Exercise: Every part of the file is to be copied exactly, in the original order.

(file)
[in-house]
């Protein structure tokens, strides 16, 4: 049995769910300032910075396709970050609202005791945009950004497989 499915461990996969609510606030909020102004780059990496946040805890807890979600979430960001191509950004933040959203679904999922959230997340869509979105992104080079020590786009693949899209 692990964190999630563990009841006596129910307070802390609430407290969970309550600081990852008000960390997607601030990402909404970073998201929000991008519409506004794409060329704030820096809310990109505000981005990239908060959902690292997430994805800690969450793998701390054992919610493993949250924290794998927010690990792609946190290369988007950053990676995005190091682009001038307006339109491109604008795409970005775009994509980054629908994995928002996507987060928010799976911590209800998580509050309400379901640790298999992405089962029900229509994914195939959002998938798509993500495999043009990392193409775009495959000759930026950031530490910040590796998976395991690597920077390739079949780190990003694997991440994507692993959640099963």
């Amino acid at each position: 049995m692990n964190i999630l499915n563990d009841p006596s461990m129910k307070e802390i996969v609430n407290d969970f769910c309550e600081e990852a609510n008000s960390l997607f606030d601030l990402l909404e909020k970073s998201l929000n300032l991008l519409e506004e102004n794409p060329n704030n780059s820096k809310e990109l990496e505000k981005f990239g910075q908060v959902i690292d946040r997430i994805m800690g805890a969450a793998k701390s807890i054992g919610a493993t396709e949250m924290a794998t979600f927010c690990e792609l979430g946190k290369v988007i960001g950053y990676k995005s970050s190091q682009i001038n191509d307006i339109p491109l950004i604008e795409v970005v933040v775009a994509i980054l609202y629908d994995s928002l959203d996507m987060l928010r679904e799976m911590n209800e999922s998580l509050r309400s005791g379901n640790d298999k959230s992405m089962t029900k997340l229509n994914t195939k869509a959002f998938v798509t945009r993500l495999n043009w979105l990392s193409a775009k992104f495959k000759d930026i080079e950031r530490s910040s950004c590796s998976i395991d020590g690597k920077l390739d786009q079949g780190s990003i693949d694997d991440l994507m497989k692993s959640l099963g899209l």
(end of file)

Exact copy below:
[in-house]
């Protein structure tokens, strides 16, 4: 049995769910300032910075396709970050609202005791945009950004497989 499915461990996969609510606030909020102004780059990496946040805890807890979600979430960001191509950004933040959203679904999922959230997340869509979105992104080079020590786009693949899209 692990964190999630563990009841006596129910307070802390609430407290969970309550600081990852008000960390997607601030990402909404970073998201929000991008519409506004794409060329704030820096809310990109505000981005990239908060959902690292997430994805800690969450793998701390054992919610493993949250924290794998927010690990792609946190290369988007950053990676995005190091682009001038307006339109491109604008795409970005775009994509980054629908994995928002996507987060928010799976911590209800998580509050309400379901640790298999992405089962029900229509994914195939959002998938798509993500495999043009990392193409775009495959000759930026950031530490910040590796998976395991690597920077390739079949780190990003694997991440994507692993959640099963």
């Amino acid at each position: 049995m692990n964190i999630l499915n563990d009841p006596s461990m129910k307070e802390i996969v609430n407290d969970f769910c309550e600081e990852a609510n008000s960390l997607f606030d601030l990402l909404e909020k970073s998201l929000n300032l991008l519409e506004e102004n794409p060329n704030n780059s820096k809310e990109l990496e505000k981005f990239g910075q908060v959902i690292d946040r997430i994805m800690g805890a969450a793998k701390s807890i054992g919610a493993t396709e949250m924290a794998t979600f927010c690990e792609l979430g946190k290369v988007i960001g950053y990676k995005s970050s190091q682009i001038n191509d307006i339109p491109l950004i604008e795409v970005v933040v775009a994509i980054l609202y629908d994995s928002l959203d996507m987060l928010r679904e799976m911590n209800e999922s998580l509050r309400s005791g379901n640790d298999k959230s992405m089962t029900k997340l229509n994914t195939k869509a959002f998938v798509t945009r993500l495999n043009w979105l990392s193409a775009k992104f495959k000759d930026i080079e950031r530490s910040s950004c590796s998976i395991d020590g690597k920077l390739d786009q079949g780190s990003i693949d694997d991440l994507m497989k692993s959640l099963g899209l």